Also, in neighbouring Burundi, Michel Micombero, a Tutsi, seized power in 1966. During his years in power, Burundian Hutus were persecuted and discriminated against, which encouraged anti-Tutsi sentiment in Rwanda. This was increased when Micombero perpetrated the genocide known as the Ikiza in an attempt to eliminate Burundi's Hutu population. Anti-Tutsi sentiment further grew in 1993 when Melchior Ndadaye, Burundi's first Hutu President, was assassinated by Tutsi hardliners within the army.

Rwandan Civil War

In 1990, the Rwandan Patriotic Front (RPF), a rebel group composed mostly of Tutsi refugees under command of General Paul Kagame, invaded northern Rwanda from Uganda in an attempt to defeat the Hutu-led government. This sparked a civil war in the country, fought between the Hutu regime of President Habyarimana, with support from Francophone Africa and France, and the RPF, with support from Uganda. This exacerbated ethnic tensions in the country. In response, many Hutus gravitated toward the racist Hutu Power ideology (which asserted that Hutus were superior to Tutsis), with the prompting of state-controlled and independent Rwandan media.

As an ideology, Hutu Power asserted that the Tutsi intended to enslave the Hutu (much like they had during colonial rule) and must be resisted at all costs. Continuing ethnic strife resulted in the rebels' displacing large numbers of Hutu in the north, plus periodic localized Hutu killings of Tutsi in the south. International pressure on the Hutu-led government of Juvénal Habyarimana resulted in a cease-fire in 1993. He planned to implement the Arusha Accords, which would establish a coalition government between the ruling MRND party and the RPF.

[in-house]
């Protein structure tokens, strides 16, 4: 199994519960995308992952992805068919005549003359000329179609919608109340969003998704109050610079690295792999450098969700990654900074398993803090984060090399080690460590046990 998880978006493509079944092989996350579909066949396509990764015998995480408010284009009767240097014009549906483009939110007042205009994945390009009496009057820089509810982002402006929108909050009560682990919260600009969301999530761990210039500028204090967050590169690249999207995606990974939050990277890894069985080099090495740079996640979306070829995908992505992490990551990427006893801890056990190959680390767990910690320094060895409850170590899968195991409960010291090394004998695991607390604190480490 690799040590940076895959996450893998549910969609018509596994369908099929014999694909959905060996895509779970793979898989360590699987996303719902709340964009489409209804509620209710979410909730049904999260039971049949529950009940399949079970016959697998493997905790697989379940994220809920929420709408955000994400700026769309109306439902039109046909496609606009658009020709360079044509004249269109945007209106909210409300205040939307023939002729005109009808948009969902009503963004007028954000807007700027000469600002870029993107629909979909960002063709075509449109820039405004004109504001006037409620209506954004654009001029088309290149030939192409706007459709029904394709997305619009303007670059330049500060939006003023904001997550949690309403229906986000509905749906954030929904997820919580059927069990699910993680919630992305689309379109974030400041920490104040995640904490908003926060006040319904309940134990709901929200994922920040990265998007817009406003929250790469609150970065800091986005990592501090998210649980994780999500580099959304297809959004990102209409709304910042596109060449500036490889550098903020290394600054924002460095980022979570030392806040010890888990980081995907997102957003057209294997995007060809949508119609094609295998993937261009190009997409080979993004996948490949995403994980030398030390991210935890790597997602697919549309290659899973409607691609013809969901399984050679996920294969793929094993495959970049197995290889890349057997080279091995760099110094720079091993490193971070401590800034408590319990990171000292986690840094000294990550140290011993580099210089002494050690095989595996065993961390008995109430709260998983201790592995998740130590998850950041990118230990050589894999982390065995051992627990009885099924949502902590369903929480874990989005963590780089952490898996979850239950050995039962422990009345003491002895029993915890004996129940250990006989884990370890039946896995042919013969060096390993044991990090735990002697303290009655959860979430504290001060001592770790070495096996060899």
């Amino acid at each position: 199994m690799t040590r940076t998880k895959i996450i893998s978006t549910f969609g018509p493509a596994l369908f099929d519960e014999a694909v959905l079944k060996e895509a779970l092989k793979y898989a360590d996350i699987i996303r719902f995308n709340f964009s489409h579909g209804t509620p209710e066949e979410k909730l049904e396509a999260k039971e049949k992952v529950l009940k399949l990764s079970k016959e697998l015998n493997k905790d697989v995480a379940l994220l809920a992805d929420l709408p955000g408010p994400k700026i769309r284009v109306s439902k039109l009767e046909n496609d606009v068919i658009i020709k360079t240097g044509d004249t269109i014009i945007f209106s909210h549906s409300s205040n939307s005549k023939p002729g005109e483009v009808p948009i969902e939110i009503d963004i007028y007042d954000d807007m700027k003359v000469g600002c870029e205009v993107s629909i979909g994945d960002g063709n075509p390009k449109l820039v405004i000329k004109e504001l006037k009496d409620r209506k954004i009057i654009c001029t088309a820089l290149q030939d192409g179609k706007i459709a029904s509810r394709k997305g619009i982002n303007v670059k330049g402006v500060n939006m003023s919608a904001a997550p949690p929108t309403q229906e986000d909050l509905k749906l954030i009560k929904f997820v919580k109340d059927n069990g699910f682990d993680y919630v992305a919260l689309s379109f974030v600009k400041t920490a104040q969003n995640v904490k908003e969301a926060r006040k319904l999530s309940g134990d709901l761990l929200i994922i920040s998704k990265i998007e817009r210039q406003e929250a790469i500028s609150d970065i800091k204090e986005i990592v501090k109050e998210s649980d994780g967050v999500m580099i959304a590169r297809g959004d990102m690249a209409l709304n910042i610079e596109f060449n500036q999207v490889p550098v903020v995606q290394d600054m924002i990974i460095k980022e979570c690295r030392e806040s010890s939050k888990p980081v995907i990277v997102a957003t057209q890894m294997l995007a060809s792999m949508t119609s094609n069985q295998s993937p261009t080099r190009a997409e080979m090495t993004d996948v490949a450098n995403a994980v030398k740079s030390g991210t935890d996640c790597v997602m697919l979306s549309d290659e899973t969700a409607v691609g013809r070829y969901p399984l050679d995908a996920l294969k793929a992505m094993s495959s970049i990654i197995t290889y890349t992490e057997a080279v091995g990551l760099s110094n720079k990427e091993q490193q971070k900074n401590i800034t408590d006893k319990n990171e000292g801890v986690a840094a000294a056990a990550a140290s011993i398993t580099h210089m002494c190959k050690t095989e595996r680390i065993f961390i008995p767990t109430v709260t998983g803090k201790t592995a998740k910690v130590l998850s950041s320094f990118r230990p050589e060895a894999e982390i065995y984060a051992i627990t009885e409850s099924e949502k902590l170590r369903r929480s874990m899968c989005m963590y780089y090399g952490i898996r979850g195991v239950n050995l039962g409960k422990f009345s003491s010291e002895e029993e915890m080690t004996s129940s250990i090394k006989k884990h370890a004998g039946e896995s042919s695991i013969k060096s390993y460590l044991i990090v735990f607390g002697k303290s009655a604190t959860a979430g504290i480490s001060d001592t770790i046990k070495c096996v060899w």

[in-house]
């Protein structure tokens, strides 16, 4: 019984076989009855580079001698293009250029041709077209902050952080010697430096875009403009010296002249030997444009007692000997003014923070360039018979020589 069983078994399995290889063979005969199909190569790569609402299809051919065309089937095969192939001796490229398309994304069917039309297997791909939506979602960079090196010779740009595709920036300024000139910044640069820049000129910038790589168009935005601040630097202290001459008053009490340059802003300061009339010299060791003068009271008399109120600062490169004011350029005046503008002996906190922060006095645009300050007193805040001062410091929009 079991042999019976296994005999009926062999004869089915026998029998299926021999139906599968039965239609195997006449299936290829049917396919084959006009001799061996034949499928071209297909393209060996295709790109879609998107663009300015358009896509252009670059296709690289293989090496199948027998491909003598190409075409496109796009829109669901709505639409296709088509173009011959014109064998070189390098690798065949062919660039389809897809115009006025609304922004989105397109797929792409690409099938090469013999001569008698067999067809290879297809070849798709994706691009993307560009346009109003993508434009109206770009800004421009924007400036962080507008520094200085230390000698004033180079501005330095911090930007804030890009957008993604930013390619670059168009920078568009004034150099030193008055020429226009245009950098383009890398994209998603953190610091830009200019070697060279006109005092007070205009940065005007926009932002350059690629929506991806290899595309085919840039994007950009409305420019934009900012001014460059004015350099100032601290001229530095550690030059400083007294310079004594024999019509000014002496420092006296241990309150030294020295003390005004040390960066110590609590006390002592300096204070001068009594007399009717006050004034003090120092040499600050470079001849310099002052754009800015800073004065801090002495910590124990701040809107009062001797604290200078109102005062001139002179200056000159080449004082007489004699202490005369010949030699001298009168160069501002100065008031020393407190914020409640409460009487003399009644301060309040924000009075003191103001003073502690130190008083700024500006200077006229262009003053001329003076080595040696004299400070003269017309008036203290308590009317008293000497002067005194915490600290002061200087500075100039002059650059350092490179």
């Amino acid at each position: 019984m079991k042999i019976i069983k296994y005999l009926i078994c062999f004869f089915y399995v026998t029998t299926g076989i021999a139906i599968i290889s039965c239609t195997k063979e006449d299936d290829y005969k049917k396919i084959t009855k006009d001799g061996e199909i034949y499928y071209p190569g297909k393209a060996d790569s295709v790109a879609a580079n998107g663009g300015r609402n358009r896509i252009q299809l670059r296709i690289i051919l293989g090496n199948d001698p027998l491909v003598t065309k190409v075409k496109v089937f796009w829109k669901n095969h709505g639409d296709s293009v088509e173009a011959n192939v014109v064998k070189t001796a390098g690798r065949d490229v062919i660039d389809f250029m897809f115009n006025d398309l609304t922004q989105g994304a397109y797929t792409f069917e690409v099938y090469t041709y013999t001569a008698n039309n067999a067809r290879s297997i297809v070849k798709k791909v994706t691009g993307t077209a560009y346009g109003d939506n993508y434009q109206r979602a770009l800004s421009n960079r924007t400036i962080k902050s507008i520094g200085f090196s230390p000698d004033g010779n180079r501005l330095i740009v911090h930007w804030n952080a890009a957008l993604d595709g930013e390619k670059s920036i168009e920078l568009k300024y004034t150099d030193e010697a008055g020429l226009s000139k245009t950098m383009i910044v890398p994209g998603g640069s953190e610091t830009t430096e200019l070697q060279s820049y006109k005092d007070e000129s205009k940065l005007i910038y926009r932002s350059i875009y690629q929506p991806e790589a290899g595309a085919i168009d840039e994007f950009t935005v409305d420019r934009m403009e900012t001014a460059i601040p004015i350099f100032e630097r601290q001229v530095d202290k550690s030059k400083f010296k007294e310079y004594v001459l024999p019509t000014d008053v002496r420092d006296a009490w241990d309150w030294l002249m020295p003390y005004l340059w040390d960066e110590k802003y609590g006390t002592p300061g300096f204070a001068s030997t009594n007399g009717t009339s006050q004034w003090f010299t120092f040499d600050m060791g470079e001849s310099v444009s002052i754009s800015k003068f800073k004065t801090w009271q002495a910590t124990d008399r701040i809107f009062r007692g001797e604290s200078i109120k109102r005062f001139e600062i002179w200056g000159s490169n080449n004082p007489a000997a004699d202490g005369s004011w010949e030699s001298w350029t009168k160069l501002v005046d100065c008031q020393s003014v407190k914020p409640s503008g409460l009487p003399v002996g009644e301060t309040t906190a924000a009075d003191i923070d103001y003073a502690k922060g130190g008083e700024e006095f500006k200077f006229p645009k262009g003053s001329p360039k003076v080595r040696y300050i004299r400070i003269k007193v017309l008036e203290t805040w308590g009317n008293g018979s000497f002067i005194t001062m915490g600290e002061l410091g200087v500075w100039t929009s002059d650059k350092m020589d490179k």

The assassination of Habyarimana in April 1994 set off a violent reaction, during which Hutu groups conducted mass killings of Tutsis, pro-peace Hutus (who were portrayed as "traitors" and "collaborators"), and the Twa, Rwanda's indigenous pygmy peoples who are often described as the genocide's "forgotten victims."

The genocide had been planned by members of the Hutu power group known as the Akazu, a hardline sect of the MRND, many of whom occupied positions at top levels of the national government (including President Habyarimana's own wife); the genocide was supported and coordinated by the national government as well as by local military and civil officials and mass media.